Historically, smoking in public places such as restaurants, schools, hospitals, airports, and government buildings was unrestricted. Health, safety and economic concerns, as well as arguments concerning individual rights and even office etiquette, however, have made smoking one of the more controversial issues today (McGlinchey). Smokers feel it is their right to smoke where and when they want. On the other hand, non-smokers feel smokers violate their rights and endanger their life. Disputes, like this one, evolve when one's pursuits of happiness conflicts with those of someone else. Secondhand smoke is not healthy for anyone; therefore I believe that smoking should not be allowed anywhere where it can potentially harm another individual without his or her consent.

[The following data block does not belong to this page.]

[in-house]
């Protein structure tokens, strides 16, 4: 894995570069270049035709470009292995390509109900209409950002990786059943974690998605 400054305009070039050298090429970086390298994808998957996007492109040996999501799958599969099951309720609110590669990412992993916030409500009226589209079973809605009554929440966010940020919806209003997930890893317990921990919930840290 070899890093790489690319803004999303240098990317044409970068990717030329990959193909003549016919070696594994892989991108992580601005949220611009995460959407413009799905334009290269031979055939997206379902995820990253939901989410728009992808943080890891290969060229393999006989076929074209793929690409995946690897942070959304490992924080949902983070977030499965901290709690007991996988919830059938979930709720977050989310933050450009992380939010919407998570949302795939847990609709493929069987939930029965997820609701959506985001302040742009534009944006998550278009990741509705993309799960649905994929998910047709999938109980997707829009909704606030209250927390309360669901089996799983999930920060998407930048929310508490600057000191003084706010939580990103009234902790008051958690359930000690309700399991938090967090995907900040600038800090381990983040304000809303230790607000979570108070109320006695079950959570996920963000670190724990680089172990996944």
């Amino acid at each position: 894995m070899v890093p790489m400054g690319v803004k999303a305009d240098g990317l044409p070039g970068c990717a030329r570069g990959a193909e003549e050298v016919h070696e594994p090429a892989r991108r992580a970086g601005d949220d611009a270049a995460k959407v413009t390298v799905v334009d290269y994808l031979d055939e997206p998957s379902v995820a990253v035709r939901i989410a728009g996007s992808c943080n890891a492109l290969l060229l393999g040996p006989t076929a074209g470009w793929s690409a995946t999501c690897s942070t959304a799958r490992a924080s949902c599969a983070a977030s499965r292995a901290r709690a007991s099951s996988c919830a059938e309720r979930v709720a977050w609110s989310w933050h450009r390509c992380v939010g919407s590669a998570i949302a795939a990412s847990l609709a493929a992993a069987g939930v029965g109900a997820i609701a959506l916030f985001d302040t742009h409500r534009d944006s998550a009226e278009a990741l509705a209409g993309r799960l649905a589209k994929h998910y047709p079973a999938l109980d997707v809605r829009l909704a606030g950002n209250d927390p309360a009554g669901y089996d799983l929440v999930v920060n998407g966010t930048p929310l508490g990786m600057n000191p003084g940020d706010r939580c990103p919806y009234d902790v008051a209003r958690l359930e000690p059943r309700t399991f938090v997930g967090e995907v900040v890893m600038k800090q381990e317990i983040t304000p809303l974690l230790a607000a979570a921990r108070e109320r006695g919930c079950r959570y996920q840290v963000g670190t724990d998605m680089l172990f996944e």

Tobacco smoke contains 4000 chemicals, some of which have marked irritant properties and some 60 are known or suspected cancer-causing substances. Smoking in public places is a danger to non-smokers health for the reason of passive or second-hand smoke.
Many people are irritated by tobacco smoke. Sore throat, cough, headache and eye irritation are just some of the effects that some face. Smoking also causes heart disease, lung cancer, asthma, bronchitis, emphysema and other serious forms of respiratory diseases (Jaffe). The simple separation of smokers within the same air space may reduce, but does not eliminate exposure to passive smoke.
Currently, one debate focuses on smoking in the workplace. Smoking may cause reduced productivity due to smoking breaks and there is also a risk of increased absenteeism due to ill health or even early retirement of valuable workers. Other costs include cleaning and fire risks. Many companies are elimination smoking in the office; some are even choosing non-smoking candidates over equally qualified smoking candidates, as well as cutting down health care benefits for those who do smoke (Chung). Today, as medical costs continue to...